We do not know what words Baucus deployed in his conversations with health care interests, nor do we know yet have record of President Obama’s conversations with the health care execs who streamed into the White House from February through June—a parade that brought Richard Umdenstock , president and CEO of the American Hospital Association, to see the grand marshal no less than seven times.  Our president will no doubt write eloquently about such conversations in a future best-seller. What the chairman of the board said in his various dealings with these industry leaders just as surely stayed in the room.

After months of speculation in the blogosphere and by cable newsmakers, Baucus finally debuted his bill in mid-September. Despite clear popular support for it, the public option would not be included in the Baucus bill. And in mid-October, with fanfare heretofore unseen in the annals of American political media, that bill made it out of committee.  Baucus and Obama celebrated the fact they had won over one Republican, Olympia Snowe of Maine, who would have not supported the bill if it included a public option, despite polls showing that 58% of Mainians favored it. Yet Baucus could claim to have it both ways, for as the Times soon summarized his position, he “supports a public plan but shepherded a health bill through the Finance Committee without it because he thought it could never win 60 votes.”

Still, the popular clamor for the public option was such that Senate Majority Leader Harry Reid, that somewhat less-than-dashing leading man, brought the public option back into play only two weeks after the historic Finance Committee action. It was at this moment when Baucus provided his Oscar/Emmy nomination clip. Asked by the Times whether the Reid  version “had changed his view of the public plan’s chances,” Baucus said, “I don’t know. I don’t know. I don’t know. I just really don’t know.” In those simple statements, Baucus captured the dilemmas of representative democracy.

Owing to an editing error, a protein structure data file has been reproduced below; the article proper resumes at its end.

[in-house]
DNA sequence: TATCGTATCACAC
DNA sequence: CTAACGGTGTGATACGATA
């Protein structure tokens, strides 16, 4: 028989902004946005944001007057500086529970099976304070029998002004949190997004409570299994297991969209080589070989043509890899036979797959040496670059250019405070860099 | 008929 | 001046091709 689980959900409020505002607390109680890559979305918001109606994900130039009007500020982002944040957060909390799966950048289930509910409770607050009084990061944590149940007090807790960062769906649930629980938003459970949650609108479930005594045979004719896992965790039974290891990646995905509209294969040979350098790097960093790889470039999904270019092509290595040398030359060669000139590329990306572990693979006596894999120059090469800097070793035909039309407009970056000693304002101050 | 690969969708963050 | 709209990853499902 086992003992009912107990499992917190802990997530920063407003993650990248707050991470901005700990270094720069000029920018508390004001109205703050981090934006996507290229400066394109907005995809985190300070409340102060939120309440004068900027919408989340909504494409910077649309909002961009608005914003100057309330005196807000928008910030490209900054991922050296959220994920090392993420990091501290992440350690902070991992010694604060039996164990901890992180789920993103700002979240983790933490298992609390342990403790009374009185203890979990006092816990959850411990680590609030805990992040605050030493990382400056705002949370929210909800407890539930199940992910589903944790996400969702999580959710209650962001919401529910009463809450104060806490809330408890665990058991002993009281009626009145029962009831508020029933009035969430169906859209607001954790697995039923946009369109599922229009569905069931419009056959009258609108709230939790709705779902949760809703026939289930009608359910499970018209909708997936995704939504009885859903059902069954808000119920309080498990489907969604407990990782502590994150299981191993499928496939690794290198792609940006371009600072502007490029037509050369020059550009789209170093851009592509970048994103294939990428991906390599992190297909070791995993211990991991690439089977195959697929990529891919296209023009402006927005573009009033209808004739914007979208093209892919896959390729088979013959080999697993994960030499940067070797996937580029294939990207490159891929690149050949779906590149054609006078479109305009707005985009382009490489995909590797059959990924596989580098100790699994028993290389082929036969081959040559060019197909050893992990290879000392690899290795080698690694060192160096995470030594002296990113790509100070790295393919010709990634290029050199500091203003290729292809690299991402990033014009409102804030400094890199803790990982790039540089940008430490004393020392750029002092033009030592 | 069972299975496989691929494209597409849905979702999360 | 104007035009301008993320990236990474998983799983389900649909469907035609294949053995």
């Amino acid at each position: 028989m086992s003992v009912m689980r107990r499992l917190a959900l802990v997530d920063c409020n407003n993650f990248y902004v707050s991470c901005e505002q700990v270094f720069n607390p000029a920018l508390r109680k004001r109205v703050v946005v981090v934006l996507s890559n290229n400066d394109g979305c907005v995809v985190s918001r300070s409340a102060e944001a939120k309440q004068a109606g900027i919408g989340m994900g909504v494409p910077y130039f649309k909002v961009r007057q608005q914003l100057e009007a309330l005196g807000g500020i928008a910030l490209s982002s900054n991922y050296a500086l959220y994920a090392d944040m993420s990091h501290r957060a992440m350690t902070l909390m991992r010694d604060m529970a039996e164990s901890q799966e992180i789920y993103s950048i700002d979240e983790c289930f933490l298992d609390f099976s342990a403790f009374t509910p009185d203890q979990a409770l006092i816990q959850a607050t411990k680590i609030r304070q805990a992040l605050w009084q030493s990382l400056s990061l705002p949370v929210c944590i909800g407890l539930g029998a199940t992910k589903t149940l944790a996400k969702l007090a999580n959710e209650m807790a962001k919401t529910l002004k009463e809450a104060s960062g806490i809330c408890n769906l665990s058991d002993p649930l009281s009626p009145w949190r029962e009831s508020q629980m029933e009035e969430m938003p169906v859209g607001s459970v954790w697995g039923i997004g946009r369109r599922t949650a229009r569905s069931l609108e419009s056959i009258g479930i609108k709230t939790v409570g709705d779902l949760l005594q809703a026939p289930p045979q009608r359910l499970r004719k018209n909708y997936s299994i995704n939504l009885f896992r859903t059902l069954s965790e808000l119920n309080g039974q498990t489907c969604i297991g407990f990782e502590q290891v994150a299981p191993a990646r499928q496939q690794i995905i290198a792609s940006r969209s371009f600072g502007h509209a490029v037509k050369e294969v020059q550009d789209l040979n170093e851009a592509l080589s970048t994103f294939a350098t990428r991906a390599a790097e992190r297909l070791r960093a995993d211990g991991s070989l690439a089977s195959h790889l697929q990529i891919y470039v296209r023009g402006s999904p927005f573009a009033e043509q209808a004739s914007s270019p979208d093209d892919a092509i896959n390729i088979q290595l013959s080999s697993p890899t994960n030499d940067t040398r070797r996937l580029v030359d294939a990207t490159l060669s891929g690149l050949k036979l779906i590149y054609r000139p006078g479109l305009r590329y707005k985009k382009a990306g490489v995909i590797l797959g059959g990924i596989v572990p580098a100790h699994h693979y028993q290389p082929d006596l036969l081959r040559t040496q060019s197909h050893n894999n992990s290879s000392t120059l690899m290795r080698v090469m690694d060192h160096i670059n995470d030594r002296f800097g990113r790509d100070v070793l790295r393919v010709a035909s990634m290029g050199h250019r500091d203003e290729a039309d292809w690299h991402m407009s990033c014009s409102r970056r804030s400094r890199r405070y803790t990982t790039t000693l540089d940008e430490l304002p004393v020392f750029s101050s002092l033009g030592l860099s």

Like the health care debate, in November Baucus went back stage, from which he placed a post-election call to Michael Bloomberg congratulating him on his unimpressive victory. And as the curtain re-opened on the health care show in early December, Baucus’ off-stage antics—nominating his girlfriend for the position of U.S. attorney—brought him back into the spotlight. But his enduring role as the go-between between corporate America and the Senate means he will always have a part to play. And for showing how hopelessly compromised the Democratic Party really is, Mad Max is the Player of the Year.

Players of the Decade: Vote for One

a.     Vice President Dick Cheney (U.S.)

b.     President Hamid Karzai (Afghan.)

c.     Senator Joe Lieberman (Conn.)

d.     Former Governor Sarah Palin (Alaska)

Past Recipients of Player of the Year (formerly Person of the Year):

2005: Rep. John Murtha (Pa.)

2006: President Hugo  Chavez (Ven.)

2007: Senator Larry Craig (Id.)

2008: Governor Sarah Palin (Alaska)

Contributor

Theodore Hamm